PICTURE: ALON SKUY Twenty-two years after the end of apartheid, South Africa’s Constitutional Court is one of the few meaningfully independent public institutions left in the country.Its decisions on political and social rights in particular have helped to counteract the worst effects of the governing ANC’s political dominance. In this way it has contributed to the consolidation of South Africa’s democracy.How has the court come to play this role?Neither of the two main currents in the literature on the conditions for independent judicial decision-making really provides an explanation.The first, called “the regime politics view”, holds that constitutional courts seldom deviate far from the ideological preferences of the dominant political coalition in a country.While true of the US Supreme Court for much of the last century, this theory does not travel well. It also fails to account for judicial agency — the capacity of constitutional courts to exert an independent influence on the ...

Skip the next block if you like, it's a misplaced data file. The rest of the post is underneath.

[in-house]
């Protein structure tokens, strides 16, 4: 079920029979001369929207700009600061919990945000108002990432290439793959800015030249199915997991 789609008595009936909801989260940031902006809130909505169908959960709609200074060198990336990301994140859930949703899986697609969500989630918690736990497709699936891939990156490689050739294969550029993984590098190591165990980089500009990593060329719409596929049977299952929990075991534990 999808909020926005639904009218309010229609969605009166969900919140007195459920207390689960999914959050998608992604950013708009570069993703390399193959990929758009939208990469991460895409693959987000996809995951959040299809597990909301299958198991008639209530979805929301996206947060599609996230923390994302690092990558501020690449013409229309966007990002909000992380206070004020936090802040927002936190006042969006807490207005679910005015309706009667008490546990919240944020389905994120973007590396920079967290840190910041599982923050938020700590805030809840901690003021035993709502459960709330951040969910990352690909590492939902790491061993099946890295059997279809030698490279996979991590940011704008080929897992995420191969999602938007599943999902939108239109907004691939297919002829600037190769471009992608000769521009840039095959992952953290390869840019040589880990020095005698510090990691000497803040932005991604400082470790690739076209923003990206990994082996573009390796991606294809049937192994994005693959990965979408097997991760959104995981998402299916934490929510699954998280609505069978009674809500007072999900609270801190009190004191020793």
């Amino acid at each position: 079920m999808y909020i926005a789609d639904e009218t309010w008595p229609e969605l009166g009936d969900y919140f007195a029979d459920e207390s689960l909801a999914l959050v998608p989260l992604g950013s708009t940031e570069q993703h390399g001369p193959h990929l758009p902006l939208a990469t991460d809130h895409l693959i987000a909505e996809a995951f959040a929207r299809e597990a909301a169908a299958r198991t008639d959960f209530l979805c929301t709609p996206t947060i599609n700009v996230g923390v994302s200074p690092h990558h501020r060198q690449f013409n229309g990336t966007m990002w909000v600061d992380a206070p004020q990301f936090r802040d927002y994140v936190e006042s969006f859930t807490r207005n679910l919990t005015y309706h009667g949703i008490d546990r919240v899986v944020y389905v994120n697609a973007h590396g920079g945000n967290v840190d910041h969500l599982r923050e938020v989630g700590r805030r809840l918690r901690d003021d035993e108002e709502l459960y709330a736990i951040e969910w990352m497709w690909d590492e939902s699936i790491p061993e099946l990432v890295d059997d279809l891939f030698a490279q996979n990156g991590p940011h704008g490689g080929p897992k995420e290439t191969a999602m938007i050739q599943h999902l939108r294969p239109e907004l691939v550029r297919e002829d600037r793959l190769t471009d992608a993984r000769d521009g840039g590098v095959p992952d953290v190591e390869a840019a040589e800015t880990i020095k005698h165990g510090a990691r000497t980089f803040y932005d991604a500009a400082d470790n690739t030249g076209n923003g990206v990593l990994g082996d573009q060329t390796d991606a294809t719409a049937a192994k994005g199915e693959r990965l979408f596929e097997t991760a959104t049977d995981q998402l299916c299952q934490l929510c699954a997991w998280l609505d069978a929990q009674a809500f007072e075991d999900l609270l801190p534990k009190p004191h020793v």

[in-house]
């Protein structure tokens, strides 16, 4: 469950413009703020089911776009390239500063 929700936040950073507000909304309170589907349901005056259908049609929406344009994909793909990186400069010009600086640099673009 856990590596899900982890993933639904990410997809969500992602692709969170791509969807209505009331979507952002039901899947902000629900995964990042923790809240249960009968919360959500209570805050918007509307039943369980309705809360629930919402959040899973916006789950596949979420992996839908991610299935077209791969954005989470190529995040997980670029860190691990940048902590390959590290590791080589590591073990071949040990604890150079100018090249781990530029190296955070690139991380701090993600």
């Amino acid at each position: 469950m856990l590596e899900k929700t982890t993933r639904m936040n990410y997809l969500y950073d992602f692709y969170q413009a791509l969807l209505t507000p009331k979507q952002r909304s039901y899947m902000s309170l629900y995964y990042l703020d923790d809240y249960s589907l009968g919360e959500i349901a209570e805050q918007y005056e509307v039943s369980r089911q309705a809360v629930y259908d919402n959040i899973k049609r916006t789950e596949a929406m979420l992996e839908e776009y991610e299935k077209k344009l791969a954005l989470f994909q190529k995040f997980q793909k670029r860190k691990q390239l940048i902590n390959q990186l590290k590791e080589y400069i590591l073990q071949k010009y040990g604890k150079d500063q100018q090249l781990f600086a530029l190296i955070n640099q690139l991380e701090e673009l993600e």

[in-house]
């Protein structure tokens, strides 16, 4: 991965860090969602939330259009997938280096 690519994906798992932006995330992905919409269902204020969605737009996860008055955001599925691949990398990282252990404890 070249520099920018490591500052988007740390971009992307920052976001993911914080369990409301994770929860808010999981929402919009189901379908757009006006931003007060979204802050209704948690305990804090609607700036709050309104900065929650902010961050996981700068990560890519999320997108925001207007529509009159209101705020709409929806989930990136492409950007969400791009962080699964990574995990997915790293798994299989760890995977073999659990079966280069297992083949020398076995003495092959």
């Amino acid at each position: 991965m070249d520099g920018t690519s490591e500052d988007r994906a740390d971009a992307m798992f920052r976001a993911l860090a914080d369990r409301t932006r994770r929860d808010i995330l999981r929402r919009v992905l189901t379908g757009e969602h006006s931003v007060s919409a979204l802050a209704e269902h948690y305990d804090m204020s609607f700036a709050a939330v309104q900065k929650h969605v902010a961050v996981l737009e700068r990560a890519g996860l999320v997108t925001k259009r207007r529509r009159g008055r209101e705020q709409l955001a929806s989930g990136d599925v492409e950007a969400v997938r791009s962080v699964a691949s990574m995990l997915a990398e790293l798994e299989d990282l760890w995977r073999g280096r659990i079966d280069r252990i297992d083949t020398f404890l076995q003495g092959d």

BL Premium

This article is reserved for our subscribers.

A subscription helps you enjoy the best of our business content every day along with benefits such as articles from our international business news partners; ProfileData financial data; and digital access to the Sunday Times and Sunday Times Daily.

Already subscribed? Simply sign in below.



Questions or problems? Email helpdesk@businesslive.co.za or call 0860 52 52 00. Got a subscription voucher? Redeem it now